I arrange these instruments in a totally different proportion. The Gamelan Gong for example, I once used ropes instead of the standard support, and hang them at the roof of a theater so that they also served as an artistic configuration. I also placed several Kenthongan at different corners where spectators can hit and play them anyway they like. This way, the performance became participative, and contained many elements: installation, theater, music, and acting. This was the real concept behind the changes I intended to have at the time. So, I think that was the period when I became a “reformer”. How the society reacts to what I do? Well, as far as I know, people have accepted just fine. The same acceptance is shown toward the all-women Kecak Dance that I recently initiated in Ubud.
If you had to explain about your work/music, how would you describe it? What is the background, what inspires you the most, and what are the differences with the existing Balinese traditional music?
Up to the present, I still work on the basis of two foundations: traditional and new music. Traditional pieces that I created are fortunately well-received by the society; some of them had even become repertoires played by Seka-seka Gamelan (Gamelan communities) in Bali. As for the creative efforts and struggle, I’m quite fortunate that I still have the chance to work with a few of the world-renowned composers like Stomu Yamash’ta, Phillip Conner and others. It is a learning process to understand many characteristics of music from different parts of the world, particularly contemporary music.
You studied ethnomusicology at the San Diego State University; how much do the education and your life experience there influence your thoughts and your work?
Studying under the direction of Prof. Bob Brown, and being exposed to the works of Harry Partch certainly gave me new perspectives and insights. As you might have known, Harry Partch created musical instruments according to his imaginations. Besides its unconventionality, the instruments also function as art installation. So it’s very exciting to experience how “objects in art installation” are played as musical instruments. Thus, from that different idea then there were these new sounds, and that was new to me…
You have tons of experiences with different kind of music genre; what are the important things that should be gained from these music?
To me, music is an expression. Any kind of music will or can “move” our feelings, the only difference is the emotional touch.
Digitalization has impacted various fields including music. How do you see this, and does it affect your work?
Digitalization derived from Science and Technology. Within the realm of music, it has a major impact on how we perceive music today. In my opinion, digitalization is a good thing as long as we can understand the concept of it. We can benefit from technological advancements, and make the best of it for the development of music.
Bali has also become an icon in world tourism; what are your comments on this issue?
Bali as an icon in world tourism? Why not? It’s been proclaimed as a national program, hasn’t it? Ha ha ha… Don’t forget, however, that tourism icon is a part of tourism commodities. So it is important to practice a responsible tourism. It’s good that we are able to generate income from promoting culture, but it is essential to keep strengthening our roots.
How do the young perceive the traditional/ritual Balinese arts recently? And how do they position the Western Pop music within their daily activities?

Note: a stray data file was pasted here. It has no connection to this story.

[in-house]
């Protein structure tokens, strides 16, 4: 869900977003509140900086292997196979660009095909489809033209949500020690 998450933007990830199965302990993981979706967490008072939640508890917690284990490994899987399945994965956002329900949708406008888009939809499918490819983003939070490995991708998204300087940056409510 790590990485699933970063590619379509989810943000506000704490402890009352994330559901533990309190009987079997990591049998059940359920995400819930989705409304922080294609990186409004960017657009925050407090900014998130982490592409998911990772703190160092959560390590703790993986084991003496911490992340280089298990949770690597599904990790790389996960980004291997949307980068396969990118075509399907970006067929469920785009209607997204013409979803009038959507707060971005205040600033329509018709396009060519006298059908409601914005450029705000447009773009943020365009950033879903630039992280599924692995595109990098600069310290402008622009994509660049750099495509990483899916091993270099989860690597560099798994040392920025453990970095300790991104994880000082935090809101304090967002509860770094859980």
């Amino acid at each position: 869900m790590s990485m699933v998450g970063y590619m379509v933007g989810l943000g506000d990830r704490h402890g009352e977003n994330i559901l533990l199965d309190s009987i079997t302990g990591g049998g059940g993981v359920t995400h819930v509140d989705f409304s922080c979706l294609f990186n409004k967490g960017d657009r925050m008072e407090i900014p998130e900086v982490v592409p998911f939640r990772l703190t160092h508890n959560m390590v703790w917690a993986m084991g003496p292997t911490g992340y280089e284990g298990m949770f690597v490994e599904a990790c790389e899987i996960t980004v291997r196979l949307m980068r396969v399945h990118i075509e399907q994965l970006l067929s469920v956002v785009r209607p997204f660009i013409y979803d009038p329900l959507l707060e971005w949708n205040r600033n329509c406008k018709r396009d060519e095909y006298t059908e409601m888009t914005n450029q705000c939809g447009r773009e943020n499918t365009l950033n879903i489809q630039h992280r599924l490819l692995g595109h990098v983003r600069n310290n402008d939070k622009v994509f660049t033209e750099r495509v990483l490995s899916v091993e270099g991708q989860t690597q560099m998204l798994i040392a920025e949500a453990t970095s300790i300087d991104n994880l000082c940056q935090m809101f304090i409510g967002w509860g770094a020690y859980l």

It is the same everywhere if we talk about pop music. Even though the roots of the Western pop music are not well understood, in reality, people are “proud” of having it right? Most people actually hear only a glimpse of pop music; they can get a hold of the music easily, but hardly discover the values attached to it. As for the musicians, doing pop music is seen and practiced as a profession to make a living.
In Bali, there are the mainstream pop music from the Western culture, and the local pop music. The local pop music has really developed in Bali; in fact, it helped boosting the traditional values. Every year there is a local pop music festival that is part of the Bali Art Week. In this festival, pop music is not the only music that is performed; new musical creations are also presented. Traditional music that incorporates pop music formats is also staged, and such approach actually gives the traditional music a new color that in this case is local dialect.
This type of activity makes the culture “alive”. Although the rearrangements of local songs transform them into interesting entertainment, they still reflect the traditional point of views. At the same time, this local pop music also preserves the language, culture in general as well as expresses something new.
What are your expectations for the future of music, in Bali, Indonesia, and the world?
Indonesians must always keep music in accordance with its cultural diversity. In culture itself music works as ritual, social bond, and entertainment. Thus, we have to be able to sort through. It is everyone’s obligation to be able to maintain and empower music from each area. Diversity and uniqueness of music in Indonesia are extraordinary potentials; potentials that wait to be cultivated, explored and appreciated.
If we talk about new music, there should be a music that can be accepted by everyone. You may call it new music, cutting edge, contemporary or even urban music or whatever. To me, it is no longer relevant what type of music and what terms you use, as long as they are music that can give enlightenment.
It is a great honor to us to have an interview with you. It is very important for all of us, and more so for the young generation, to know and learn about you. So thank you very much for your helpfulness in taking this interview, and most of all, your contribution to music.